Laird Boles is up early. His daughter Penelope turns one month today. The survival skills of this new father are fueled by passion, even as the innovative chef burns the candle at both ends, prepping Ice Plant for its next service. The restaurant, housed in a circa-1927 ice factory, has achieved acclaim for modern sophistication and handcrafted cocktails. But the drinks only constitute half of the reason to visit. Ice Plant’s seasonally-transforming menu highlights Laird’s inventive take on farm-to-table. Committed to the best local food in peak freshness, if he can’t find it here, he’ll find it regionally. The result: simple, elegant, elevated cuisine.
At the moment, he is immersed in feeding cues and nailing down a bedtime routine for his newborn. After work, he rushes home to the family. With the baby in a bedside bassinet, he’s not getting a lot of downtime. “Three hours never felt so great when you haven’t slept in three days,” he smiles. “It’s my new normal. I’m loving every second.”
The ingredients for his success include work ethic, grit, and great inspiration. His belief that ‘the kitchen is what you make it’ informs his drive to create a healthy work environment for himself and his team. “If you hone in on key flavors while celebrating where you are, you have a better shot at giving people a real taste of culture,” he says. “More northern Florida chefs are finding restaurants where they can really accomplish that. There is a bit of a renaissance, as people become more sophisticated in their food choices. Chefs like me who have made their way in bigger cities are bringing it home to delight their neighbors and build up their communities. It’s something I am proud to be a part of.”
In the past five years, since moving to St. Augustine from Charleston, he’s already seen that renaissance take shape. He’s been pleased to learn that many of the ingredients found in St. Augustine are similar to his own hometown. He doesn’t compromise. He sources fresh crab meat from North Carolina; the Seafood Shoppe brings it in just for him. It is expensive and tedious with shells that require it to be picked through, but it is worth it.
The values he seeks in his team are a willingness to learn and take direction without being flustered, within a high-pressure environment. “It takes a certain personality. I’d rather find someone with a clean slate and less experience than bad or mediocre experience. Building new scratch cooking skills is easier than breaking down bad habits or righting a mentality of cutting corners,” he says. “A cook who sees the value of time-honored techniques cares about making people’s night by serving them something they love. It’s not about the grind but about passion; that’s what I try to bring to my kitchen each day.”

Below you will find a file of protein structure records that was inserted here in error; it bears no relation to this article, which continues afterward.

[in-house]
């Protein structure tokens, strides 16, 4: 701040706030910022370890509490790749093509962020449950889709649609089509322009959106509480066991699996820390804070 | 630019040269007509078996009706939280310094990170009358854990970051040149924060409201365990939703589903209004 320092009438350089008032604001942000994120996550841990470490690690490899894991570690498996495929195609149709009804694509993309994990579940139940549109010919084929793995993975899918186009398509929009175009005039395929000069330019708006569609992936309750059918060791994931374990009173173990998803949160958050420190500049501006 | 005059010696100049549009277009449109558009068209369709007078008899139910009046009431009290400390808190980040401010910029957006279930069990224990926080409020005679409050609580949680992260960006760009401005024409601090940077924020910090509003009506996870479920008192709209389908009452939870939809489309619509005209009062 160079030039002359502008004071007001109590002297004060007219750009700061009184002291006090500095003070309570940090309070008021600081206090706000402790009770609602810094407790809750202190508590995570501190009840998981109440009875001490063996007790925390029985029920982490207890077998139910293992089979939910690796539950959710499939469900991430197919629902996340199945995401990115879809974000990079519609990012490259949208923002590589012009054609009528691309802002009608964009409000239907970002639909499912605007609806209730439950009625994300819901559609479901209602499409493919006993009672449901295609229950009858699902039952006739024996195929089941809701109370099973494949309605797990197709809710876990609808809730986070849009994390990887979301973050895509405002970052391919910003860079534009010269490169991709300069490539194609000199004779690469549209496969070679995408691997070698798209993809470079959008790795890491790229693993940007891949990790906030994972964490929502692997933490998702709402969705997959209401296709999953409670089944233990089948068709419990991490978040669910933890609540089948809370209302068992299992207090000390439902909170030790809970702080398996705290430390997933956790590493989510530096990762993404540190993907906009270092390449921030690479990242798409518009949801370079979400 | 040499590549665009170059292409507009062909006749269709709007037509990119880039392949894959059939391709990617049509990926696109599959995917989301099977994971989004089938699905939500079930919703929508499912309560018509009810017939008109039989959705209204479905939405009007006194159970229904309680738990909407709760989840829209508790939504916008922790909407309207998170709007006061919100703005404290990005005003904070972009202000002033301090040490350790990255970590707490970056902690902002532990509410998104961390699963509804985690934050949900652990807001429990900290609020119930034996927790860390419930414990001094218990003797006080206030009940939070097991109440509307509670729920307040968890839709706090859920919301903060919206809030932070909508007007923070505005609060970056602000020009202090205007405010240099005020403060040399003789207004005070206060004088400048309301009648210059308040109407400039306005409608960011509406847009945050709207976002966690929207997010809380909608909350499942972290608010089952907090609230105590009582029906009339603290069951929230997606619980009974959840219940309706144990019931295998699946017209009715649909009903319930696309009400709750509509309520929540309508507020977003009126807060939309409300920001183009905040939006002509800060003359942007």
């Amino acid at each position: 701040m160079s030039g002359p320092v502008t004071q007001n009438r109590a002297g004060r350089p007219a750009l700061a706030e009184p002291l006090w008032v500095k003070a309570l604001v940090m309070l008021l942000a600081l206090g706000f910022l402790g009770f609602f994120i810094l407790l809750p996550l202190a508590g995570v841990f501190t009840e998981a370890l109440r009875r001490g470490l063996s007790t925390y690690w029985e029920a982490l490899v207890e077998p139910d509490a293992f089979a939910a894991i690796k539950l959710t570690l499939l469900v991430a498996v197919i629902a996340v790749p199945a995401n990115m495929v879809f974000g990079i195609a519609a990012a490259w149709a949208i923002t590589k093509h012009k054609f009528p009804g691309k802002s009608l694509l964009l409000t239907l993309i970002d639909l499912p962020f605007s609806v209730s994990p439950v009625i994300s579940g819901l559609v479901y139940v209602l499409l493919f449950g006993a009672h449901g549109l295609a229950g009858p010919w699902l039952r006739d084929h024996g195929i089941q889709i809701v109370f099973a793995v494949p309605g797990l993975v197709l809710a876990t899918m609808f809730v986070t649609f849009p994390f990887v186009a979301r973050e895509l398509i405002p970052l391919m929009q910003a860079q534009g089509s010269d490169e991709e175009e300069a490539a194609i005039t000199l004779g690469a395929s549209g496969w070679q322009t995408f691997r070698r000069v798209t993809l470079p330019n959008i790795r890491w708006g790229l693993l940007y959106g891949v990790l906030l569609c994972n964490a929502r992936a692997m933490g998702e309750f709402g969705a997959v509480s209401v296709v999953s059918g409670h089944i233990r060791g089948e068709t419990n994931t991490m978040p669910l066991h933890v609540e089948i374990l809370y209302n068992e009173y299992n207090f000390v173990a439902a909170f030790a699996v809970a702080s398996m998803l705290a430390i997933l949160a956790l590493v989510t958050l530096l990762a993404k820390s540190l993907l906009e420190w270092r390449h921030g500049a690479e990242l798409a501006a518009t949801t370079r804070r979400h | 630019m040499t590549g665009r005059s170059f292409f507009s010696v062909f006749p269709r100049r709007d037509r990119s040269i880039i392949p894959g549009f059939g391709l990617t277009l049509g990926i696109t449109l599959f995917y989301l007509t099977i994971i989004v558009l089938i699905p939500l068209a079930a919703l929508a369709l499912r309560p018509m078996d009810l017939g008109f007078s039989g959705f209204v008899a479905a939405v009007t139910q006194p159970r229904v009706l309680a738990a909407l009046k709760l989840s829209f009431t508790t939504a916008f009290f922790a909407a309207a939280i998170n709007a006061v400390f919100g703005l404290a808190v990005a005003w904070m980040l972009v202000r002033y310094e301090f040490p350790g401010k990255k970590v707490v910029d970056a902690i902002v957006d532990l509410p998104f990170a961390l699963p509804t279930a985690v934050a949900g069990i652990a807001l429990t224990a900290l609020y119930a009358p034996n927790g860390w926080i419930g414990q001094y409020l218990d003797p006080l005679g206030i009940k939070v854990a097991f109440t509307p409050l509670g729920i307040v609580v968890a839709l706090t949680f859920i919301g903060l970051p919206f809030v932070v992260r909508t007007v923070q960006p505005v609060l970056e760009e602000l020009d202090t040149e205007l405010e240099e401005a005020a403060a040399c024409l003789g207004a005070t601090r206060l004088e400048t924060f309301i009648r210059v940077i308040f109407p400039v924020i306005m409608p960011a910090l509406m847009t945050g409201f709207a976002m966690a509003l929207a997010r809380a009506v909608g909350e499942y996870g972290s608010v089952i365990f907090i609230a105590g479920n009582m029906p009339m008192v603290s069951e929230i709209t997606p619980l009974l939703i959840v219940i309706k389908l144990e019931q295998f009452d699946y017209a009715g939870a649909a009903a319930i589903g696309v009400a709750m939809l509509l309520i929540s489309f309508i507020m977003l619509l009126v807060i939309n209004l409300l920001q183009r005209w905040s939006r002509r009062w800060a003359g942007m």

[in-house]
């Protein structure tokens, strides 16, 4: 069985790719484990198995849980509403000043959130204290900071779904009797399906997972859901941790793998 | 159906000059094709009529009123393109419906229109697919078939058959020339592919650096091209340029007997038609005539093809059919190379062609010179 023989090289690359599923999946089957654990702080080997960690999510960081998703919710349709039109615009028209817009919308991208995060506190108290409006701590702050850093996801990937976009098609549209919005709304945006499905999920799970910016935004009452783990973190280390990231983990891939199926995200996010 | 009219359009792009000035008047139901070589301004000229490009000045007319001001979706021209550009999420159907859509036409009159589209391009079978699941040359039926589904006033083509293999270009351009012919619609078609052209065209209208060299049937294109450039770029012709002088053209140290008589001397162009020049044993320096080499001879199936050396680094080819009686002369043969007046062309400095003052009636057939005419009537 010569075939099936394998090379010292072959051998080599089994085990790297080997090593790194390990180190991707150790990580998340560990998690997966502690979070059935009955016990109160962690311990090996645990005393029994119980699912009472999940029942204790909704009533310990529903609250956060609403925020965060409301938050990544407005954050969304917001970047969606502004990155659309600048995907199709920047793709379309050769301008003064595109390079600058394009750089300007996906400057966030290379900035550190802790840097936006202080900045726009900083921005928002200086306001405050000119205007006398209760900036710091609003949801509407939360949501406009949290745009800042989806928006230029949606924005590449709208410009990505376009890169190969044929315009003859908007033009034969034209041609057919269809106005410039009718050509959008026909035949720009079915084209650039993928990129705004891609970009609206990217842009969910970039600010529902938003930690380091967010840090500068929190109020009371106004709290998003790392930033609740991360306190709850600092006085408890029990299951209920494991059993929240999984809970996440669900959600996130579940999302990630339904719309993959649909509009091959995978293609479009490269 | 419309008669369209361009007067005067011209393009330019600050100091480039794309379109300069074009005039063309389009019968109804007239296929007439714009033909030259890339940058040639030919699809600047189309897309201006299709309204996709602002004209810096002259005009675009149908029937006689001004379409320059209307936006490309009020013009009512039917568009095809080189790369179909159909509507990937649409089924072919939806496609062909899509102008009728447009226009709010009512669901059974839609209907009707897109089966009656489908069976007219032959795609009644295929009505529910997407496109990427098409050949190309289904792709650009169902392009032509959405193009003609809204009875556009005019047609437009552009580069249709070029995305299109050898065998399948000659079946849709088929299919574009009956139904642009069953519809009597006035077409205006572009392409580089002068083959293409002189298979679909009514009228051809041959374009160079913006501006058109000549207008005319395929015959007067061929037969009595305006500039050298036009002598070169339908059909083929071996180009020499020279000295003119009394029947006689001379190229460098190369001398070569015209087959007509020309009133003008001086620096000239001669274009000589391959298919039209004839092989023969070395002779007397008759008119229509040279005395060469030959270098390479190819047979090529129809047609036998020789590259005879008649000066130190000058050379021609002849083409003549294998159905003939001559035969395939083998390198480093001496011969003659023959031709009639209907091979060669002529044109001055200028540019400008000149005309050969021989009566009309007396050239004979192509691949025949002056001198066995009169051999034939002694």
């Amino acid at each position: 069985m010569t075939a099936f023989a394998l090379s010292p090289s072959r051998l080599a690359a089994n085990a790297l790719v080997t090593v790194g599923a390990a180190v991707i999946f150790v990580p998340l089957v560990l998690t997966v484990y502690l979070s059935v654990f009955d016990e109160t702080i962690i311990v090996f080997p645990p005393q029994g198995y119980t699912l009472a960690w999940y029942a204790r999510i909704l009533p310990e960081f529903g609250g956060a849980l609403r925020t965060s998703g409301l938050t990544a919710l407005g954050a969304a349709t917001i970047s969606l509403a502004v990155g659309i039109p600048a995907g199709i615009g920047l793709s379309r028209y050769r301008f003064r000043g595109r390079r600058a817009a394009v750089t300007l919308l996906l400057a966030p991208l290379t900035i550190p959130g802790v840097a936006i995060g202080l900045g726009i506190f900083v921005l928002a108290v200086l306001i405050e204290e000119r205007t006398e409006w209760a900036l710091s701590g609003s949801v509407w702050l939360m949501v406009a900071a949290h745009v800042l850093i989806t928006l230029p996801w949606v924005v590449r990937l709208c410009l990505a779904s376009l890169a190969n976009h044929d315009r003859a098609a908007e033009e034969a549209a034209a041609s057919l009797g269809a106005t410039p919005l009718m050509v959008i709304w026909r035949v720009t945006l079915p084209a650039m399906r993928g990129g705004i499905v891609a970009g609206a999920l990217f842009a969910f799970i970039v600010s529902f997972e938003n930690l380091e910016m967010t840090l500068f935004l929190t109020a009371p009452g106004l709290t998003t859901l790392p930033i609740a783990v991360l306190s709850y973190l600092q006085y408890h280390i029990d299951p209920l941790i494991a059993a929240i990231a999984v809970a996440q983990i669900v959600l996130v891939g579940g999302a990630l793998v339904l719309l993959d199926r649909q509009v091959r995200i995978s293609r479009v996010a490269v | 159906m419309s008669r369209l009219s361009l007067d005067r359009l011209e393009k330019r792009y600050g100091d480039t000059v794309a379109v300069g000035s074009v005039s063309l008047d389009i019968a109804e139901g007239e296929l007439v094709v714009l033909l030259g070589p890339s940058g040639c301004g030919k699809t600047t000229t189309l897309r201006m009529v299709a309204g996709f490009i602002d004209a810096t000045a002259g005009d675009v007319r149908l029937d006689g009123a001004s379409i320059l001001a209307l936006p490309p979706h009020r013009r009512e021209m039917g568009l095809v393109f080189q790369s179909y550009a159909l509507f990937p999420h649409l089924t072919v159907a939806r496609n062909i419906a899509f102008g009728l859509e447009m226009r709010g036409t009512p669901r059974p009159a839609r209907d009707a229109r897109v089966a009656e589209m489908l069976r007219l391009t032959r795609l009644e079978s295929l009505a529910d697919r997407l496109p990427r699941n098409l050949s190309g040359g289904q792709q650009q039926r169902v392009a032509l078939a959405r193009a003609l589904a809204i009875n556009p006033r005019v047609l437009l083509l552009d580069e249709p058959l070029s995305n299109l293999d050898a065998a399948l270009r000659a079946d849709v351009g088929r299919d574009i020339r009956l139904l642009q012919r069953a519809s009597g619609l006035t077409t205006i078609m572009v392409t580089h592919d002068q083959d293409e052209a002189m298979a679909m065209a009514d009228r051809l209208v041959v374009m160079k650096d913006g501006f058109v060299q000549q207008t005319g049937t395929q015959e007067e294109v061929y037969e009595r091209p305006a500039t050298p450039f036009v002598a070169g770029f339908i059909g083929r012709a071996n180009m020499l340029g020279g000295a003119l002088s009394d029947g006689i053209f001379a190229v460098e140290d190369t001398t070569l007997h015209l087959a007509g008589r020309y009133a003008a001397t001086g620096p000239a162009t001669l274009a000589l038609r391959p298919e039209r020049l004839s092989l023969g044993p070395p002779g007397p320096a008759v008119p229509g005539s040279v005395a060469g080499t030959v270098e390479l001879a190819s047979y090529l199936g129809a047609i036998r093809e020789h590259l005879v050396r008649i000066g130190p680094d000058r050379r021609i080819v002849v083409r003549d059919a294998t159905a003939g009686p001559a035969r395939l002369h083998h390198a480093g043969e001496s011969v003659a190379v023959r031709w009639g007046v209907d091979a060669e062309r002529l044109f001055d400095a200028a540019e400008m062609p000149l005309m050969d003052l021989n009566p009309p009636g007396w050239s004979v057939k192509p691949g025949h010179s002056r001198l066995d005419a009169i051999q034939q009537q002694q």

Laird’s love of food was born from frustration. After his parents divorced, his working mother rarely cooked. The middle child of three was 12 when he told his mom that he could improve her salad dressing. His grandmother was a phenomenal cook and much of his inspiration came from watching her and working through her box of recipes. He took his first cooking job at 16 at a commissary kitchen across the street from his high school. It enabled him to buy his first car, a Camaro.
While working at various independent restaurants, a few poignant moments reminded him he was where he needed to be. By the age of 21, he realized that cooking was his calling. By then, he’d started college at UCF and opened three hotel restaurants. At the Delfino Riviera, a five-star restaurant atop the Portofino Bay Hotel, he apprenticed under Massimo Fedozzi, a big-time Italian chef who taught him how to make fresh pasta. At the time, Laird considered himself a pretty good student and okay athlete but hadn’t yet found his niche. Massimo pulled him aside one day to say, “I’m not really sure what you are doing at that college, but you are really good at what you are doing here.”
“I had never heard that before from anyone,” Laid recounts. “It matters when someone tells you that. It changed the course of my life.”
He switched majors from Political Science to Hospitality. A few years later, while finishing school at Johnson & Wales, he apprenticed under Chef Bob Wagner, the first American to own a restaurant on French soil and receive a Michelin Star. Wagner was knighted by the French government, and the Orient Express brought him to Charleston Grill. One night, Wagner popped bottles of champagne in the dining room sharing the news that the restaurant had been nominated for a James Beard Award. “I realized then that I could be part of a team that could really do something great and knew what it took to produce a certain quality of food,” says Laird.
With two degrees in his pocket, Laird began getting jobs at top restaurants in San Francisco, eventually becoming the Executive Chef at One Bal Harbour Resort & Spa in Miami. Running four restaurants made for the longest hours and most physically-challenging job with the largest team. “People would come in after partying all night in North Beach and request lobsters in their $5,000 suites. I’d just get home from a 16-hour shift to turn around to go back.”
He returned to Charleston to buy a restaurant with his father and was offered a chef position at Salt. After two and a half years, he took a sabbatical and went to Mexico before entertaining multiple offers. He arrived in St. Augustine for a two-day working interview with Ryan Dettra and Trish McLemore and loved the vibe. “I’ve never worked with such awesome people. They are worker bees who really care about what they are doing. We have common ideas and similar backgrounds. I knew I wanted to buy a house, start a family, do great food with creative control, and have a great place to live. The stars aligned for me over St. Augustine.”
Ice Plant is located at 110 Riberia Street. Visit them online at www.iceplantbar.com. Photography by Kate Gardiner.